Le Parisien added to a wealth of bizarre twists in the story of Ramirez Ilich Sanchez, the Venezuelan terrorist known as Carlos, with a report on Saturday that Carlos wanted to extract information from Barbie about the links Western governments had with war criminals. The paper said that the Stasi, East Germany's secret service, vetoed the plan.
If Carlos had succeeded, the operation could have eclipsed his most spectacular act, the abduction of oil ministers from an Opec conference in Vienna in December 1975.
Barbie was extradited to France from Bolivia in 1983. He was given a life sentence in 1987 for crimes against humanity for his activities as a senior police officer in Lyons during the Second World War.
Barbie's lawyer was Jacques Verges, the defender of unpopular causes who now represents Carlos. Since Carlos's arrest was announced two weeks ago, Mr Verges has been as much in the news as his client since purported Stasi documents surfaced saying that the lawyer was a member of Carlos's group.
Mr Verges has denied this and counter-charged that President Francois Mitterrand once approved a plan to have him assassinated. Le Parisien said Carlos wanted Mr Verges to help with the kidnap shortly after Barbie arrived in France.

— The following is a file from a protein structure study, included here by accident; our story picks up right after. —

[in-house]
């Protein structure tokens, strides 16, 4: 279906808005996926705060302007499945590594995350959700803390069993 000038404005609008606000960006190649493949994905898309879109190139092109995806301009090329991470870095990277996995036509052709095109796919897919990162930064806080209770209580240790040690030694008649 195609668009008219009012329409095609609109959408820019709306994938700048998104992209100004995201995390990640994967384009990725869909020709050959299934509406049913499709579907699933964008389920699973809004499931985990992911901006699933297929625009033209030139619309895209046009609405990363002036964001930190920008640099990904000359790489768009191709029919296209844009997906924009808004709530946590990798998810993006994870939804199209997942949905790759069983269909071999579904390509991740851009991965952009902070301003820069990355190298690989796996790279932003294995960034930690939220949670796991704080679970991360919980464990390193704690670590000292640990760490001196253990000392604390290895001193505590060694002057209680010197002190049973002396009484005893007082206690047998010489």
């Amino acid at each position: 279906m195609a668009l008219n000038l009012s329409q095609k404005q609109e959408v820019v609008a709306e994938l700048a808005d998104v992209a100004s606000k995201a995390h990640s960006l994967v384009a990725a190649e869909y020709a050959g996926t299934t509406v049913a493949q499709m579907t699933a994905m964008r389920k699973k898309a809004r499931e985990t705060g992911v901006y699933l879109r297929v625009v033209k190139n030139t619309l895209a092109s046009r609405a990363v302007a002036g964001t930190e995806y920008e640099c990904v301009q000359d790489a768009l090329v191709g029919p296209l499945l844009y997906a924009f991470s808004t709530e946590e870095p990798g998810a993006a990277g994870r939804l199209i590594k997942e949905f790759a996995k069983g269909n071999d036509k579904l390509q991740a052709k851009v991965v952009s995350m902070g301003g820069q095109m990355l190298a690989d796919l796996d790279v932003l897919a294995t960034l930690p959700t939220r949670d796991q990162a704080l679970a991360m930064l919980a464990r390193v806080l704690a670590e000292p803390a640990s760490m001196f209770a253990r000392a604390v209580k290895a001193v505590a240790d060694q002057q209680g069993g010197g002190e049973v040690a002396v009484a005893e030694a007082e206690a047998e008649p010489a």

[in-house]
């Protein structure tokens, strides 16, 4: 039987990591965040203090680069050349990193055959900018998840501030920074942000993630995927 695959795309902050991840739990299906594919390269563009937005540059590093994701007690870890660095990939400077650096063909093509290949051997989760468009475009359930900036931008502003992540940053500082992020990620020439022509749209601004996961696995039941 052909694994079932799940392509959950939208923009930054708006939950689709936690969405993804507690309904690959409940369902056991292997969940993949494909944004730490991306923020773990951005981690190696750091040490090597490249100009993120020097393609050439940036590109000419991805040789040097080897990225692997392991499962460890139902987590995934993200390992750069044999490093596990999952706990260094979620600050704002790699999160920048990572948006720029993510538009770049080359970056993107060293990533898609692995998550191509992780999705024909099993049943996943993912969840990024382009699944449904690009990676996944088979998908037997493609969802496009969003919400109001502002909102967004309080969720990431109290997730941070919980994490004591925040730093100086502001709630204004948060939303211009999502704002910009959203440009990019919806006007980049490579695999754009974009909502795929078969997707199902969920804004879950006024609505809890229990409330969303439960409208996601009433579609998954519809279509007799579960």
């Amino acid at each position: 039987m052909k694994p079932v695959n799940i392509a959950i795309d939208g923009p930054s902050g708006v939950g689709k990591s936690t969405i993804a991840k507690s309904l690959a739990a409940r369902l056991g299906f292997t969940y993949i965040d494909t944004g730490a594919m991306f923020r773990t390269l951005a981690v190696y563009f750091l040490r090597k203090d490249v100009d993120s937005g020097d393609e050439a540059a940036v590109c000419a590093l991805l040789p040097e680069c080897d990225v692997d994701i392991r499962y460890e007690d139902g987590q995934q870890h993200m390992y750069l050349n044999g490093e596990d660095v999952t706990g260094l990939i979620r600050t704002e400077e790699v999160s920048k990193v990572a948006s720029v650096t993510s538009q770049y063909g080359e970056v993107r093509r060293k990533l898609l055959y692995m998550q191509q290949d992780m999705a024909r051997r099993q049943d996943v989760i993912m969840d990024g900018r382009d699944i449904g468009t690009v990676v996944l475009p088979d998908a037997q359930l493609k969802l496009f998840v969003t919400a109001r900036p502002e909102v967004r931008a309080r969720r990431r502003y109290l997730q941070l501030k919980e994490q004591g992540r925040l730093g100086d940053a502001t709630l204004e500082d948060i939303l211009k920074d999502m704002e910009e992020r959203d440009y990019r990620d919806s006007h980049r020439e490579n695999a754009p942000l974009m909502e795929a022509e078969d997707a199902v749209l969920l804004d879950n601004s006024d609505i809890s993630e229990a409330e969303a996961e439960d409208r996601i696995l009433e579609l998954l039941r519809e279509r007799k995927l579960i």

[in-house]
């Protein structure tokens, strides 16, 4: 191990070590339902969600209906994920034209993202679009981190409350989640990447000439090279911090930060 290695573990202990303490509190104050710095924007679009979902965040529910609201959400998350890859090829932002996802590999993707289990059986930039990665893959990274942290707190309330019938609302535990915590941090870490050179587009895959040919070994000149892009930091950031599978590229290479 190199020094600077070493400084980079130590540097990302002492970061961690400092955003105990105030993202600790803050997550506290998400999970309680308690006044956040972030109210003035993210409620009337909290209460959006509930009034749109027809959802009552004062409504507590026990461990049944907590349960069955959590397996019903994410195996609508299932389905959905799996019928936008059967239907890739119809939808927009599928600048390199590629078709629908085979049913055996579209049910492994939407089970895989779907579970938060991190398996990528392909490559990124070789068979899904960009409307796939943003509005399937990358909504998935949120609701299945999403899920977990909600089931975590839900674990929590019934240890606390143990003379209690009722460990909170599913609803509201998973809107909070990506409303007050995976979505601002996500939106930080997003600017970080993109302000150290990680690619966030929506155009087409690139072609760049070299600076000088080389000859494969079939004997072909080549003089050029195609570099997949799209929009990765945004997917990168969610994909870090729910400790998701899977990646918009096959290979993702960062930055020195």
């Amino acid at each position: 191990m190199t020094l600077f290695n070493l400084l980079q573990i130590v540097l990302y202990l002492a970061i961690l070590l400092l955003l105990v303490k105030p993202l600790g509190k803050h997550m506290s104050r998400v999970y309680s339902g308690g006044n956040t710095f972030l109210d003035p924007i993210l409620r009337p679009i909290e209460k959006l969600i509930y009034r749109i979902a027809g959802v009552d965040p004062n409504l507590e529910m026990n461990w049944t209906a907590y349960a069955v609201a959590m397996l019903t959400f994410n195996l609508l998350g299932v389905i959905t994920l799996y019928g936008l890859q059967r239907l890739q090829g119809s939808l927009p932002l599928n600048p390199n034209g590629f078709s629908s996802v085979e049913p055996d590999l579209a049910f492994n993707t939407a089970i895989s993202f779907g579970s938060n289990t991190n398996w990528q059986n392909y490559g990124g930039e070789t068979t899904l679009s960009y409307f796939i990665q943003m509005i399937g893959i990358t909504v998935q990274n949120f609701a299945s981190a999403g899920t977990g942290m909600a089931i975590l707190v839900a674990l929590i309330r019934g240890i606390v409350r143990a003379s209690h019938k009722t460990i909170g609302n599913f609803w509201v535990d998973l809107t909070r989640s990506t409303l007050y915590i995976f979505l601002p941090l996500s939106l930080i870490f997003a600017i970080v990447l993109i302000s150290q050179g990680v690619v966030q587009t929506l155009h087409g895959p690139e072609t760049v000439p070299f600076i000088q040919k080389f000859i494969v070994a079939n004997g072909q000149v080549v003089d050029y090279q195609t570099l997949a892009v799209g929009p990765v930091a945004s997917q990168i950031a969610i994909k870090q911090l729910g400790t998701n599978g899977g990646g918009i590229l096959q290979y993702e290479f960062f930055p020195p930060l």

The newspaper quoted a letter from Johanes Weinrich, a German said to have been Carlos's lieutenant, saying Barbie's 'disclosures, cleverly publicised, will compromise Western regimes and denounce their relationship with war criminals'.
At the Barbie trial, details emerged of how the Nazi became an informant in Germany for US intelligence services in the American zone. Using this relationship to protect him, he escaped to Latin America to avoid arrest.
The latest Carlos-Verges allegations provided some respite for France's former Socialist leaders, who were accused at the end of last week of being soft on terrorism.
A principal accuser was Valery Giscard d'Estaing, France's centre-right president from 1974 to 1981. He said his orders to the secret services to pursue Carlos were dropped after Mr Mitterrand's election in 1981.
Mr Giscard d'Estaing's own tenure as president was notable for several concessions to terrorists. The most famous was the decision to release Abu Daoud, one of the Palestinians accused by Israel of organising the 1972 Munich Olympics massacre of Israeli athletes. The Palestinian was hurriedly freed, although international warrants had been issued for his arrest after police detained him during a visit to Paris in 1977.
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